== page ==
Galina Arapova on the latest developments in the battle against drug propaganda on the internet: “I can’t imagine what else there is to ban.”

16 February 2020

Source: Moscow Helsinki Group [original source: Novaya gazeta]

The State Duma Commission on Foreign Interference in Russia’s Internal Affairs has accused Meduza, Radio Svoboda, the BBC and others, including organisations that are undesirable in Russia, of promoting drugs among young people and trying to get drugs decriminalised in the country. The chair of the commission, Vasily Pisarev, has stated that making drug use socially acceptable and promoting “drug-liberal ideas” “represents a direct threat to the population growth of our country and the preservation of traditional moral values in Russian society.” In his view, the aim of “lobbyists trying to introduce substitution therapy in Russia” is to serve the interests of foreign companies that manufacture expensive drugs like methadone. The Ministry of Internal Affairs [MVD] noted that media content is being checked for drug propaganda and involvement in drug trafficking.

Director of the Mass Media Defence Centre, media lawyer and laureate of a Moscow Helsinki Group prize, Galina Arapova, responds to questions put by Novaya Gazeta on what restrictions exist for the media and NGOs at present, and what will change in light of the State Duma and the MVD’s decision to start fighting online drug propaganda.

The State Duma has said it intends to impose harsher punishments for online drug propaganda. What restrictions are currently in place regarding the distribution of information on drugs? 

I can’t imagine what else there is to ban. Article 4 of the law “On mass media” already prohibits the promotion of drugs. It is prohibited to disseminate information in the media or online about where drugs can be bought and how they are manufactured and used, including information on precursors (ingredients that can be used for manufacture). The dissemination of such information is an abuse of the freedom of mass media. It is also prohibited to talk about the benefits of one drug over another. Roskomnadzor [the Federal Service for Supervision of Communications, Information Technology and Mass Media] monitors all materials on the subject.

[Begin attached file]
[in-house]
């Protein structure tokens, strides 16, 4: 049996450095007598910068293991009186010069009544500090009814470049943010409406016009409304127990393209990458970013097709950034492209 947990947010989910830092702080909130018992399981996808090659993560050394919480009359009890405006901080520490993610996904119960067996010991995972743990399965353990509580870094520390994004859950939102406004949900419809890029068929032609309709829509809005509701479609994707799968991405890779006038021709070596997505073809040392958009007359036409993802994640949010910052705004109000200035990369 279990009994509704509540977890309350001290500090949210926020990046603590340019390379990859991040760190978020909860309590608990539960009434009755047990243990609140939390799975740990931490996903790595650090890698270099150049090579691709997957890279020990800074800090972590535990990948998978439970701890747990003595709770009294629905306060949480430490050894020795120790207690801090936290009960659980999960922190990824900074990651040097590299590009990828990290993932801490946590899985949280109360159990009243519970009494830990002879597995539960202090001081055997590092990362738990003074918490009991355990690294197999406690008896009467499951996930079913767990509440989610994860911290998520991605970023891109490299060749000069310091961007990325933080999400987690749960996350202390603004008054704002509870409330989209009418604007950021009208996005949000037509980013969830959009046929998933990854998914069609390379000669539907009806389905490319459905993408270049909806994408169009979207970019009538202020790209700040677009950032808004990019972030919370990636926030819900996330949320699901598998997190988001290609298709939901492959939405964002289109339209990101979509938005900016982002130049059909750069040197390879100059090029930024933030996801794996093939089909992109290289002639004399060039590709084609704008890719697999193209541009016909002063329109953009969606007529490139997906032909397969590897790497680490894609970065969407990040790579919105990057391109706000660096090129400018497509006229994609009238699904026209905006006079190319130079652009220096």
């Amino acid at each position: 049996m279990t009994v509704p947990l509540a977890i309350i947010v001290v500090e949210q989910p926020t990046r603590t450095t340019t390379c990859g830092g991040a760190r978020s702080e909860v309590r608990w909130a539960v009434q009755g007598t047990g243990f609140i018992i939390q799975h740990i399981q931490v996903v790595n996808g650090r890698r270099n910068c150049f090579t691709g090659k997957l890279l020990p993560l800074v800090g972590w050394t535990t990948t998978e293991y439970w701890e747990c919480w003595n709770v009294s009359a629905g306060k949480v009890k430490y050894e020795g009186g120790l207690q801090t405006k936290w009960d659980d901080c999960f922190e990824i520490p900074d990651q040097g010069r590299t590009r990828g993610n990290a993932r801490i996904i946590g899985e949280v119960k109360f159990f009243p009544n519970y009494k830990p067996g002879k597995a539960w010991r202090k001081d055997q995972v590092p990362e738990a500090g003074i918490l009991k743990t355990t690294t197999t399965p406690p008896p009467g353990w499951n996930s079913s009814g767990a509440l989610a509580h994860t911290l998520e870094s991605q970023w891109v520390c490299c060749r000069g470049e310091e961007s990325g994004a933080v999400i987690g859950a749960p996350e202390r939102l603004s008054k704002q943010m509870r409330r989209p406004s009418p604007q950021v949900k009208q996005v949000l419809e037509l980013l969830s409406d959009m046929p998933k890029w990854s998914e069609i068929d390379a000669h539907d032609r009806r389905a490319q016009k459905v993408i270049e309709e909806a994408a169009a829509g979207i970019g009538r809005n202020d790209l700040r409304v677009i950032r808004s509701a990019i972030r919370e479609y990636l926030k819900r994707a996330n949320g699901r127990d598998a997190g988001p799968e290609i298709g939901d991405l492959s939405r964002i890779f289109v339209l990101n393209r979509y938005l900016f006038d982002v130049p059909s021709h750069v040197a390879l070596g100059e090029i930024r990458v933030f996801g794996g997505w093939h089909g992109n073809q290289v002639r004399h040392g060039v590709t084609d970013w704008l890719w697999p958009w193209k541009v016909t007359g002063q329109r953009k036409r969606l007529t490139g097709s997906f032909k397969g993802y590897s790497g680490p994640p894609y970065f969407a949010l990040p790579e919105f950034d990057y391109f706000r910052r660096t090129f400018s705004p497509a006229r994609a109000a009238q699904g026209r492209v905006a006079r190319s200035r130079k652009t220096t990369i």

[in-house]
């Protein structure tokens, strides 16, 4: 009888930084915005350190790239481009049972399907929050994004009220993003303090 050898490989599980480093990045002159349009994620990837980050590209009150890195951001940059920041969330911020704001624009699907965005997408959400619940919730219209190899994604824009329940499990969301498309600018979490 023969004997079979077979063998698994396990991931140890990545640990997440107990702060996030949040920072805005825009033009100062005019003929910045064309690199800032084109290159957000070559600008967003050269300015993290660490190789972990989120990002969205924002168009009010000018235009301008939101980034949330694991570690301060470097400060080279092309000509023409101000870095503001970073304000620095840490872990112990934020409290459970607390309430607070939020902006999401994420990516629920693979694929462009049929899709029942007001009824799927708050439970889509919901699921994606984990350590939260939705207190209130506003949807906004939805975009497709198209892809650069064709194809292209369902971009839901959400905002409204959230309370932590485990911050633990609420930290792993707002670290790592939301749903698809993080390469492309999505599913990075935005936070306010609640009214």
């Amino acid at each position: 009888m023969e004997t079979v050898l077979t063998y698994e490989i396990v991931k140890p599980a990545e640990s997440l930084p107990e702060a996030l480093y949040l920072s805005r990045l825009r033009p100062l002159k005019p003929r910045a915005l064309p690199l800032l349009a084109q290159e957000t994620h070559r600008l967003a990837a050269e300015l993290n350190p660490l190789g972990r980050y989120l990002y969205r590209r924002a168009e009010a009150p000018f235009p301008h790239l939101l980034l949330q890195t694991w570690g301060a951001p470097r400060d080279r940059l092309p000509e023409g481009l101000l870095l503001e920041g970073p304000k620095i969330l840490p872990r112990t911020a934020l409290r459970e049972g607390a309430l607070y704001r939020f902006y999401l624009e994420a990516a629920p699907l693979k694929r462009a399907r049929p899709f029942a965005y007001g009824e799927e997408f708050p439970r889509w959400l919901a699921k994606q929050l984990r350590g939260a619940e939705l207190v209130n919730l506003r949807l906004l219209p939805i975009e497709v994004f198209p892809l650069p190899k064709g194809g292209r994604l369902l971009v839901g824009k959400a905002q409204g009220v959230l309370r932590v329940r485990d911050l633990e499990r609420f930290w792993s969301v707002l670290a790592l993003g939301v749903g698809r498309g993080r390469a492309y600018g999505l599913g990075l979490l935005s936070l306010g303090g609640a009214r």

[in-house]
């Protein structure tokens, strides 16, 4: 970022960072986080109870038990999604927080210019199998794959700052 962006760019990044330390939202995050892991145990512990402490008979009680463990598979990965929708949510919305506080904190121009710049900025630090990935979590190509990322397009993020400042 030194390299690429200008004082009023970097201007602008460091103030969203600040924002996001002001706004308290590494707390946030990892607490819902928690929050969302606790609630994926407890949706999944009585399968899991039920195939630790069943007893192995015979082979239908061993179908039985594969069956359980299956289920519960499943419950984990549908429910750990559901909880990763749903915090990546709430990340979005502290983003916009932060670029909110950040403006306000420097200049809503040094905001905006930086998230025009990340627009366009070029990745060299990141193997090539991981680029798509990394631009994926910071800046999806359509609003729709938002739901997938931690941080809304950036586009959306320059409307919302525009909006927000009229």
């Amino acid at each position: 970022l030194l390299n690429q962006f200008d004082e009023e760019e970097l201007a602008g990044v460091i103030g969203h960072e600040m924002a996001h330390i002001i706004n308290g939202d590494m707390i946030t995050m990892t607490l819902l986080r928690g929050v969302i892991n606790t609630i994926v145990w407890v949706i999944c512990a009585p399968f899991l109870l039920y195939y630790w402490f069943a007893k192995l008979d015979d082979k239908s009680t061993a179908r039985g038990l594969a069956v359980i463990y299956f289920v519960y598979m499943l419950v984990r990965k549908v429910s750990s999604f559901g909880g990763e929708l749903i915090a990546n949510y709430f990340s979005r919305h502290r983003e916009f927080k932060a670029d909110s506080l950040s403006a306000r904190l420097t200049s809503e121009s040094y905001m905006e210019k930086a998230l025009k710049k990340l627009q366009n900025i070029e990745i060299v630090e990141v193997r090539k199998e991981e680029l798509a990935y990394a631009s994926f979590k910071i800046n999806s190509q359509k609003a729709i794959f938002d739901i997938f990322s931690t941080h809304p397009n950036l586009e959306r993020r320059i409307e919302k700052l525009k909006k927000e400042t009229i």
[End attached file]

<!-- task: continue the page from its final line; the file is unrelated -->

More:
There is a similar norm in the law “On information, information technologies and information protection”. This lists the topics prohibited for distribution, so, if desired, Roskomnadzor can block material if it is deemed to promote drugs. In addition, there is a corresponding article in the Code on Administrative Offences (Article 6.13) that establishes administrative responsibility for the dissemination of information on drugs. There are also similar provisions in the law “On the protection of children from information harmful to their health and development”. 

What fines are imposed on the media and for what, exactly?

Let me tell you about two notable cases. A blogger with the online publication “7×7” published a link to a video interview with libertarian Mikhail Svetov in which, while discussing issues of politics and society, he talks about the dangers of drugs, mentions his own negative experience, and gives his opinion on the legalisation of soft drugs. Roskomnadzor deemed this to be drug propaganda and the expression of an opinion with regard to the benefits of one drug over another. It turns out that the instant someone says soft drugs are less dangerous than hard ones, it is enough for a bureaucrat to hold them accountable and top up the Russian budget. As a result, “7×7” was fined 800,000 roubles and the editor-in-chief an additional 40,000 roubles. A lawyer with the Mass Media Defence Centre, Tumas Misakyan, lodged a complaint with the ECtHR questioning the excessive fine and the blatant restriction of the right to freedom of expression on socially significant issues. Despite the fact that the minimum fine under this article is 800,000 roubles, it is clearly excessive and would be ruinous for many publications. 

In our country, where a person dies in an accident, the penalty assigned to the person at fault is often significantly lower. What is the logic for issuing such huge fines? Whose rights were violated by the opinions expressed by Svetov?

Why was it necessary to punish the editors for the publication of a blog and to limit the opportunity for a public conversation? The Ministry of Justice will have to answer these questions now, as a complaint was communicated by the European Court of Human Rights at the very beginning of February, which means that the ECtHR has begun to review this case.